If you’re in the market for a great quality, highly portable stick welder without spending a ton of cash the Amico 160 amp DC stick welder is the right choice.

best stick welder


Weight: 104 lbs

Size: L18″ x W13″ x H19″

Power Input: 230V

Power Output: AC 235A/ DC 160A

Duty Cycle: AC 225A @ 20%/ DC 150A @ 20%

Thickness: 1/2″ Mild steel

Warranty: 5/3/1 year


Hobart Stickmate LX235

Hobart is known as a top brand in the industry and after reviewing the Stickmate LX235 it’s easy to see why: they produce top quality products for a fraction of the cost of a Miller or Lincoln.

Unlike the previous two, the LX235 is a transformer welder which means it is a beast. Weighing 104 lbs and with dimensions to match, it is not a welder you want to be lugging around.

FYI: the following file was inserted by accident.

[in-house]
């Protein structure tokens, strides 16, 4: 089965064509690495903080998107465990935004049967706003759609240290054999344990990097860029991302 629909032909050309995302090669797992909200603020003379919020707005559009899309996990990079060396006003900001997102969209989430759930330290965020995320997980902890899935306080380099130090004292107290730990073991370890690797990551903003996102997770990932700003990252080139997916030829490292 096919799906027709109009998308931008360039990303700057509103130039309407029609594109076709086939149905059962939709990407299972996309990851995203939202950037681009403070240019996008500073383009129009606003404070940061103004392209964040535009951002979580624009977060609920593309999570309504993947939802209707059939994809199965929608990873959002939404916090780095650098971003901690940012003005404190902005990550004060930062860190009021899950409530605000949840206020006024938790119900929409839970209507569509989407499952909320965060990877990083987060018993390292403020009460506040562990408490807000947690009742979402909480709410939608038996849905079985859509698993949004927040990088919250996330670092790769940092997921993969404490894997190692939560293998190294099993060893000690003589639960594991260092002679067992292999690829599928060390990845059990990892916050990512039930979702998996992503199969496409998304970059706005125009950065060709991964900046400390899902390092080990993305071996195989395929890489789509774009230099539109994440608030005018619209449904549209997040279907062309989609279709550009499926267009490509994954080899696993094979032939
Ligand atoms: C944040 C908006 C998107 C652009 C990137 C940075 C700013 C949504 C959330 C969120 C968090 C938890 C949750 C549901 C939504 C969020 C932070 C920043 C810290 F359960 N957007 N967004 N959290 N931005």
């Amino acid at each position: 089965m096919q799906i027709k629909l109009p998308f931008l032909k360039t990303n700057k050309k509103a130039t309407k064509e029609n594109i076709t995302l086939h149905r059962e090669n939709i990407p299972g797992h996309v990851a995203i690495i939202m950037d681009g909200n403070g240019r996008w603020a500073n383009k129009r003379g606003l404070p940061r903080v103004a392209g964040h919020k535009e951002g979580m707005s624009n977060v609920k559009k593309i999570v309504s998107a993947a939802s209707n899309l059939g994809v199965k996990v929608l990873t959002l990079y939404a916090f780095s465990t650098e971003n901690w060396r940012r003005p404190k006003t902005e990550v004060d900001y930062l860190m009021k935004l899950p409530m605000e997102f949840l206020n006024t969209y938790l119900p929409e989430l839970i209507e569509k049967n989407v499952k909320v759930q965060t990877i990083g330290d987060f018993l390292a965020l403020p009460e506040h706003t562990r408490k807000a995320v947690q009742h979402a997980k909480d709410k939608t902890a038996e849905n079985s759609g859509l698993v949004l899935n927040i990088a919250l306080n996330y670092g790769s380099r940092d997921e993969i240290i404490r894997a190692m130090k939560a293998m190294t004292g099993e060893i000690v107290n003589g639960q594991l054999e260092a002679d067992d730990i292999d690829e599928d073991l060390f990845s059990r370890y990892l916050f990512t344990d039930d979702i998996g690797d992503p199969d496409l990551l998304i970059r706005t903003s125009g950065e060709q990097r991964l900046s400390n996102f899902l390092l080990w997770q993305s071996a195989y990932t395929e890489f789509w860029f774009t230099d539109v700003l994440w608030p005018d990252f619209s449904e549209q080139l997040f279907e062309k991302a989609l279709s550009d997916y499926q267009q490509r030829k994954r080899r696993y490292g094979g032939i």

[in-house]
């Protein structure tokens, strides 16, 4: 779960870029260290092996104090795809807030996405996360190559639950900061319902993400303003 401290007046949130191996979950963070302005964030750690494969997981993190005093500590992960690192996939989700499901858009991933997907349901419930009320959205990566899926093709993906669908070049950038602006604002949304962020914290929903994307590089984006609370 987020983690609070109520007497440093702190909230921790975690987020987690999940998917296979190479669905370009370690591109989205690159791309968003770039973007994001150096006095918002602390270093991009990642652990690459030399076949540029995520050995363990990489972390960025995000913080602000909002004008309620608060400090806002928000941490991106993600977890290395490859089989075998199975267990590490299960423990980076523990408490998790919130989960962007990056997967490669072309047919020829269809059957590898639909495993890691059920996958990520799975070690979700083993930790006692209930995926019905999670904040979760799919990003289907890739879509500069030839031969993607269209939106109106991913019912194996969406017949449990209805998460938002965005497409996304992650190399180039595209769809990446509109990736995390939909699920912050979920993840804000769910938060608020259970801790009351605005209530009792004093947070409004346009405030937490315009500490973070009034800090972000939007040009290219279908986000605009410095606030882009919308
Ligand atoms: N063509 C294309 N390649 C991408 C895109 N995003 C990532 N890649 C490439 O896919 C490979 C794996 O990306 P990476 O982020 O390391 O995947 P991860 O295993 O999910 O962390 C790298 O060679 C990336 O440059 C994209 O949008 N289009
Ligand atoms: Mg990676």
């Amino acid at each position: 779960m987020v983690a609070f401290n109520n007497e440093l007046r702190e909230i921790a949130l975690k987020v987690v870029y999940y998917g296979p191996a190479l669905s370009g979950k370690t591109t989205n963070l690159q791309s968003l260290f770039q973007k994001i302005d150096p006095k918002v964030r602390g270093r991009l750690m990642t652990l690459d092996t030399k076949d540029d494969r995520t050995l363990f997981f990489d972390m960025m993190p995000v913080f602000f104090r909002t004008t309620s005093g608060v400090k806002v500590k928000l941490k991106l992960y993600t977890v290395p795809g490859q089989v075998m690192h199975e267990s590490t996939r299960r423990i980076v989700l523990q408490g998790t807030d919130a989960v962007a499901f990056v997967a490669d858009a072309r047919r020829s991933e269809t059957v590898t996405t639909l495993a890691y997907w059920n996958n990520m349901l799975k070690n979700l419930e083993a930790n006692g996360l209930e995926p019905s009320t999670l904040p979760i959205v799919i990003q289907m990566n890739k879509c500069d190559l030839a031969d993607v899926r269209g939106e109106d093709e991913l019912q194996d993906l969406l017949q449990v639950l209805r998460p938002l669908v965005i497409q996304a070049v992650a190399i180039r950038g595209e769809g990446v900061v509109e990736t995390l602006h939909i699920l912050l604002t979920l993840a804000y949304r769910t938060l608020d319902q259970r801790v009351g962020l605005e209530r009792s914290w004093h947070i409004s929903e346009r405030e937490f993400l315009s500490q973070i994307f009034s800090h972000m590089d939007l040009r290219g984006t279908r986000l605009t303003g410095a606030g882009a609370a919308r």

The control panel on this machine is what really make it shine. It features infinite control to allow you to adjust the amperage by as little as 1 amp increments. It has an output selector switch making it easy to switch from high to low output and from AC to DC. It also boasts a high duty cycle of 100% at 100A for AC and 65A for DC so you can weld continuously for hours.

Although slightly more expensive than the other two discount brands, when you buy a Hobart you know you’re getting a great machine will excellent customer support and unprecedented warranty. The Hobart Stickmate LX235 is the best stick welder with both AC and DC abilities.

Pitbull Ultra-Portable 100-Amp

best stick welder


Weight: 28 lbs

Size: L18″ x W10″ x H13″